Russian Spending on the Rise
May 27, 2014 - 7:54am
With increasing attendance and buying at international shows, Russia is becoming a segment to watch for.
Demand for furniture in Russia rose more than 500 percent between 2001 and 2012. Source: Rooms Moscow/MIFS

After traveling to several international shows over the last two years, the Residential Lighting team noticed, as did others in attendance, that the Russian buying market has been making a splash.  

Statistics corroborate this anecdotal evidence. At the 2013 edition of i Saloni in Milan, which comprises the lighting show Euroluce as well as Salone del Mobile, SaloneUfficio and International Furnishing Accessories Exhibition, 24,242 Russian visitors were in attendance, up a whopping 35 percent from the 2011 show.

Russia’s stake in the total share of visitors at that show also increased over the last several years— Russians made up about 6 percent of total visitors in 2011 but about 8.5 percent in 2013.

And although final statistics from this April’s Light + Building show are not yet available, Messe Frankfurt says there was a significant increase in attendance from Russia as an expanding market.

The Russian consumer market is indeed growing. According to EY, by 2015, 82 percent of all households in Russia will be part of the middle class (that number is closer to 50 percent in the U.S.), and the average household net-adjusted disposable income per capita is $17,230 USD a year and is continuing to increase (compared with $39,531 USD a year in the United States).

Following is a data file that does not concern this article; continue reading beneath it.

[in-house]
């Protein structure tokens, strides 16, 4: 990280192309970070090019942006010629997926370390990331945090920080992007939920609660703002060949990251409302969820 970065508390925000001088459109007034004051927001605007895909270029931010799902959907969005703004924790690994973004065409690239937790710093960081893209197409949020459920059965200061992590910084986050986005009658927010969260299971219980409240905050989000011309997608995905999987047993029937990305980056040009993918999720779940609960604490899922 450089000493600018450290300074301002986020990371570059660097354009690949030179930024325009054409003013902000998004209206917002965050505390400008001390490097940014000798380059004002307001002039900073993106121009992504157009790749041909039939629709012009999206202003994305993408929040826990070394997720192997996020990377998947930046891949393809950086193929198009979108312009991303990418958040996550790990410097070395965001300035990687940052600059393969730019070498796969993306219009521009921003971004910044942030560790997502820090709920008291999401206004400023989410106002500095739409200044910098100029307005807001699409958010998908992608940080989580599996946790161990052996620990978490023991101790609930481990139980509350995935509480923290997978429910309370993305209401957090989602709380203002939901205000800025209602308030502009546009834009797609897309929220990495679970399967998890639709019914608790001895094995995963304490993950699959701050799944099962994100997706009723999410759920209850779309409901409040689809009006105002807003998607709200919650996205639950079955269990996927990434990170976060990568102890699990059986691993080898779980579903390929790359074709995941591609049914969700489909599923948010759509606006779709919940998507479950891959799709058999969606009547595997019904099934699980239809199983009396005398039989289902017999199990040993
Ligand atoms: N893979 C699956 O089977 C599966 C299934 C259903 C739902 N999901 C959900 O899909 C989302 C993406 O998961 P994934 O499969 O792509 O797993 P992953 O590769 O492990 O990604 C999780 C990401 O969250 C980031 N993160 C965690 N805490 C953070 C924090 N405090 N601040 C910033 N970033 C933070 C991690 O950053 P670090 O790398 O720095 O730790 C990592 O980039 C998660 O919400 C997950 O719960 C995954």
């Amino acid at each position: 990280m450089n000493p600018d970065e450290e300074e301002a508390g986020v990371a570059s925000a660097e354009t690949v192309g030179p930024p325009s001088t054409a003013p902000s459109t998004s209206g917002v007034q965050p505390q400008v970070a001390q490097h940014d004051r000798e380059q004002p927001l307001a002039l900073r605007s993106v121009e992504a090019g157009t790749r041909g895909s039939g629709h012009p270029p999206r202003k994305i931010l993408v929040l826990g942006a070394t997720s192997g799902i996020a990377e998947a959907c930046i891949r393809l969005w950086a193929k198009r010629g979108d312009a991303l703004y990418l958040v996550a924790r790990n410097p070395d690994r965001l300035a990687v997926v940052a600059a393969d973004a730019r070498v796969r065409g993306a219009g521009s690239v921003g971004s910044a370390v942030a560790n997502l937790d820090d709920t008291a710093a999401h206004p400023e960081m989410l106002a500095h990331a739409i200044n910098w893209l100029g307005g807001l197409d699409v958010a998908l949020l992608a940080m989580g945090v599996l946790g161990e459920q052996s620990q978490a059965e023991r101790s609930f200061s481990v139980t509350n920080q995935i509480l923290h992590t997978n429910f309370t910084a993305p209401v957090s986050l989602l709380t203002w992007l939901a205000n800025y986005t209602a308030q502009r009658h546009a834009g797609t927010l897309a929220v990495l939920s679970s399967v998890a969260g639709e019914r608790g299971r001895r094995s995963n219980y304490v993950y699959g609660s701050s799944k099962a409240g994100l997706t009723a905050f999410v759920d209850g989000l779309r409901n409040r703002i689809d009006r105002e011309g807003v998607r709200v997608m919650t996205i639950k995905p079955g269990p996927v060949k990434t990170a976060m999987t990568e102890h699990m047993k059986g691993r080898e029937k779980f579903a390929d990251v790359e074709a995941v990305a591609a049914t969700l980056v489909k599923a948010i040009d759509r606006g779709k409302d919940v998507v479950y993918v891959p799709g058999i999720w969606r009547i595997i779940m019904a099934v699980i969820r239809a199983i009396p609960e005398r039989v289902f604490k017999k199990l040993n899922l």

Russia imports have also been on an upward slope since 2009. In fact, according to Rooms Moscow/MIFS, more than half of the country’s furniture needs are covered by imports.

One company with a U.S. tie, UK-based Elstead Lighting, which imports brands such as Quoizel, Feiss, Stiffel, Hinkley and Flambeau for the European market, has noticed Russia’s increasing influence as well. Managing Director Jonathan Lucas says it’s been happening since the mid-2000s.

“As far as we understand, they’re buying everything, including modern and technical,” Lucas says. “Although now, market legislators and customs are closing in on non-Russian standards-compliant products, making it harder for importers to buy on a more ad-hoc basis.”

This standard, called Certification GOST-R, is different and mostly not harmonized with European or international standards. Almost all consumer products, including lighting, require this certification, and the requirements have gotten stricter over the last several years.

This is something to take into account as we continue to monitor Russian buying tendencies going forward.

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